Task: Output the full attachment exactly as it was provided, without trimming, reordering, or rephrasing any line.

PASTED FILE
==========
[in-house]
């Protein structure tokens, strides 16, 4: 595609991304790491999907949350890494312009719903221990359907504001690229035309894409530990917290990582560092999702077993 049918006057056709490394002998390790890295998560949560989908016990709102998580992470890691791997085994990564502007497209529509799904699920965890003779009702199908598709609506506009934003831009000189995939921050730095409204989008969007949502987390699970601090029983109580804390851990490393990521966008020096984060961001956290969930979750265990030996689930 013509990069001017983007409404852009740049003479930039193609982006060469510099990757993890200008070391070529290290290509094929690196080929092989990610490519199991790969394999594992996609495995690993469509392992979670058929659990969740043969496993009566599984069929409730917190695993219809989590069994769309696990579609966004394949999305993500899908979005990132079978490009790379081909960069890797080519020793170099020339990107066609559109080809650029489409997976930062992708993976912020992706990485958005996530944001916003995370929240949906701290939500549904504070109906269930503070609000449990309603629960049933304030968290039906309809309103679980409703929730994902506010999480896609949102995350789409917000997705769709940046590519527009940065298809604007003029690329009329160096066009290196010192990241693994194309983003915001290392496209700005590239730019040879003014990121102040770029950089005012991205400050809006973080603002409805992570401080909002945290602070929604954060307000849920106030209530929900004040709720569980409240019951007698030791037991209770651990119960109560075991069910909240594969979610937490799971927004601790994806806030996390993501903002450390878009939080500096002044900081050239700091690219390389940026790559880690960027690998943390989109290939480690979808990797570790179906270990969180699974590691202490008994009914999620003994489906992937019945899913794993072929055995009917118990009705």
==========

[in-house]
């Protein structure tokens, strides 16, 4: 595609991304790491999907949350890494312009719903221990359907504001690229035309894409530990917290990582560092999702077993 049918006057056709490394002998390790890295998560949560989908016990709102998580992470890691791997085994990564502007497209529509799904699920965890003779009702199908598709609506506009934003831009000189995939921050730095409204989008969007949502987390699970601090029983109580804390851990490393990521966008020096984060961001956290969930979750265990030996689930 013509990069001017983007409404852009740049003479930039193609982006060469510099990757993890200008070391070529290290290509094929690196080929092989990610490519199991790969394999594992996609495995690993469509392992979670058929659990969740043969496993009566599984069929409730917190695993219809989590069994769309696990579609966004394949999305993500899908979005990132079978490009790379081909960069890797080519020793170099020339990107066609559109080809650029489409997976930062992708993976912020992706990485958005996530944001916003995370929240949906701290939500549904504070109906269930503070609000449990309603629960049933304030968290039906309809309103679980409703929730994902506010999480896609949102995350789409917000997705769709940046590519527009940065298809604007003029690329009329160096066009290196010192990241693994194309983003915001290392496209700005590239730019040879003014990121102040770029950089005012991205400050809006973080603002409805992570401080909002945290602070929604954060307000849920106030209530929900004040709720569980409240019951007698030791037991209770651990119960109560075991069910909240594969979610937490799971927004601790994806806030996390993501903002450390878009939080500096002044900081050239700091690219390389940026790559880690960027690998943390989109290939480690979808990797570790179906270990969180699974590691202490008994009914999620003994489906992937019945899913794993072929055995009917118990009705």